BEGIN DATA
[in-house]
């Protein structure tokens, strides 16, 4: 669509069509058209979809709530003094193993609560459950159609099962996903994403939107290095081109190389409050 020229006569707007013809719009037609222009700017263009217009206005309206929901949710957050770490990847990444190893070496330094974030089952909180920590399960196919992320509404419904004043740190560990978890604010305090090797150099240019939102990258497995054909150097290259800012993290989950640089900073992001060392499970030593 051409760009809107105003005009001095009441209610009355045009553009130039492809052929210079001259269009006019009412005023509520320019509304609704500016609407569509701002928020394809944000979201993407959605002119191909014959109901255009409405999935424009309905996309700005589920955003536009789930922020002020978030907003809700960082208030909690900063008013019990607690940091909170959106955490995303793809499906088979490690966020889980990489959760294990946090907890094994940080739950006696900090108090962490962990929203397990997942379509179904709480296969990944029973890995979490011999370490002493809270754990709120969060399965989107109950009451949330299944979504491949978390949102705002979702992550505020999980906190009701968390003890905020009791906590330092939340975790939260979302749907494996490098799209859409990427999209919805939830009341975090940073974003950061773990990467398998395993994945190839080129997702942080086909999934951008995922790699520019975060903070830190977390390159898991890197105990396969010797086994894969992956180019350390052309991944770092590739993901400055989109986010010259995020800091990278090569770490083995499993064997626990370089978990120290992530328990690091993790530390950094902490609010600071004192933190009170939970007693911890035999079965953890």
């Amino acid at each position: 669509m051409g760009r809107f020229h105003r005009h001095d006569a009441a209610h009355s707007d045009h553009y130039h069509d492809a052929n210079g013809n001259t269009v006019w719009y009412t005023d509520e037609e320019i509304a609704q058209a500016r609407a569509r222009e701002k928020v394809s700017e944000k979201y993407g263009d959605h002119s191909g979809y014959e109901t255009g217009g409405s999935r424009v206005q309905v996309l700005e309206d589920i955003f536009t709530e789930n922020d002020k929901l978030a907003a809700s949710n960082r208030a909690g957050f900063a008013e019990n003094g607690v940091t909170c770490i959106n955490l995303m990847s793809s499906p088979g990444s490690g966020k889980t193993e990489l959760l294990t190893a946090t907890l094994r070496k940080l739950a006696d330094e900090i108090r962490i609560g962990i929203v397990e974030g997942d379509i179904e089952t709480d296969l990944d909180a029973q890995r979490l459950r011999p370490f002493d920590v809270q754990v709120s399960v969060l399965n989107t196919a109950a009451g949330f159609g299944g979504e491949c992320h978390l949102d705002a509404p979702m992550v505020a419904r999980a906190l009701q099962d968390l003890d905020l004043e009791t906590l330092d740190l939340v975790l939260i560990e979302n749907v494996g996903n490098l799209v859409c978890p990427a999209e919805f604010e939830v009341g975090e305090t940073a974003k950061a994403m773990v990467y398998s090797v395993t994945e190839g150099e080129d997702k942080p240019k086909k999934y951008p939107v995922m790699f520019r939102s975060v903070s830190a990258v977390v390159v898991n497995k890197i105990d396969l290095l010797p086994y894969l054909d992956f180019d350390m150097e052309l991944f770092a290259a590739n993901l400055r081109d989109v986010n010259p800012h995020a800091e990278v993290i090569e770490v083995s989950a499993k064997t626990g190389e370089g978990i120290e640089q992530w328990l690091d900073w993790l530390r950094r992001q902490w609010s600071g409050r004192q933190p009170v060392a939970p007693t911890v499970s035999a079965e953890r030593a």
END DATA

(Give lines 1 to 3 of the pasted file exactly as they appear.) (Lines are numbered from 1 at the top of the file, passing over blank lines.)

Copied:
[in-house]
């Protein structure tokens, strides 16, 4: 669509069509058209979809709530003094193993609560459950159609099962996903994403939107290095081109190389409050 020229006569707007013809719009037609222009700017263009217009206005309206929901949710957050770490990847990444190893070496330094974030089952909180920590399960196919992320509404419904004043740190560990978890604010305090090797150099240019939102990258497995054909150097290259800012993290989950640089900073992001060392499970030593 051409760009809107105003005009001095009441209610009355045009553009130039492809052929210079001259269009006019009412005023509520320019509304609704500016609407569509701002928020394809944000979201993407959605002119191909014959109901255009409405999935424009309905996309700005589920955003536009789930922020002020978030907003809700960082208030909690900063008013019990607690940091909170959106955490995303793809499906088979490690966020889980990489959760294990946090907890094994940080739950006696900090108090962490962990929203397990997942379509179904709480296969990944029973890995979490011999370490002493809270754990709120969060399965989107109950009451949330299944979504491949978390949102705002979702992550505020999980906190009701968390003890905020009791906590330092939340975790939260979302749907494996490098799209859409990427999209919805939830009341975090940073974003950061773990990467398998395993994945190839080129997702942080086909999934951008995922790699520019975060903070830190977390390159898991890197105990396969010797086994894969992956180019350390052309991944770092590739993901400055989109986010010259995020800091990278090569770490083995499993064997626990370089978990120290992530328990690091993790530390950094902490609010600071004192933190009170939970007693911890035999079965953890």
């Amino acid at each position: 669509m051409g760009r809107f020229h105003r005009h001095d006569a009441a209610h009355s707007d045009h553009y130039h069509d492809a052929n210079g013809n001259t269009v006019w719009y009412t005023d509520e037609e320019i509304a609704q058209a500016r609407a569509r222009e701002k928020v394809s700017e944000k979201y993407g263009d959605h002119s191909g979809y014959e109901t255009g217009g409405s999935r424009v206005q309905v996309l700005e309206d589920i955003f536009t709530e789930n922020d002020k929901l978030a907003a809700s949710n960082r208030a909690g957050f900063a008013e019990n003094g607690v940091t909170c770490i959106n955490l995303m990847s793809s499906p088979g990444s490690g966020k889980t193993e990489l959760l294990t190893a946090t907890l094994r070496k940080l739950a006696d330094e900090i108090r962490i609560g962990i929203v397990e974030g997942d379509i179904e089952t709480d296969l990944d909180a029973q890995r979490l459950r011999p370490f002493d920590v809270q754990v709120s399960v969060l399965n989107t196919a109950a009451g949330f159609g299944g979504e491949c992320h978390l949102d705002a509404p979702m992550v505020a419904r999980a906190l009701q099962d968390l003890d905020l004043e009791t906590l330092d740190l939340v975790l939260i560990e979302n749907v494996g996903n490098l799209v859409c978890p990427a999209e919805f604010e939830v009341g975090e305090t940073a974003k950061a994403m773990v990467y398998s090797v395993t994945e190839g150099e080129d997702k942080p240019k086909k999934y951008p939107v995922m790699f520019r939102s975060v903070s830190a990258v977390v390159v898991n497995k890197i105990d396969l290095l010797p086994y894969l054909d992956f180019d350390m150097e052309l991944f770092a290259a590739n993901l400055r081109d989109v986010n010259p800012h995020a800091e990278v993290i090569e770490v083995s989950a499993k064997t626990g190389e370089g978990i120290e640089q992530w328990l690091d900073w993790l530390r950094r992001q902490w609010s600071g409050r004192q933190p009170v060392a939970p007693t911890v499970s035999a079965e953890r030593a």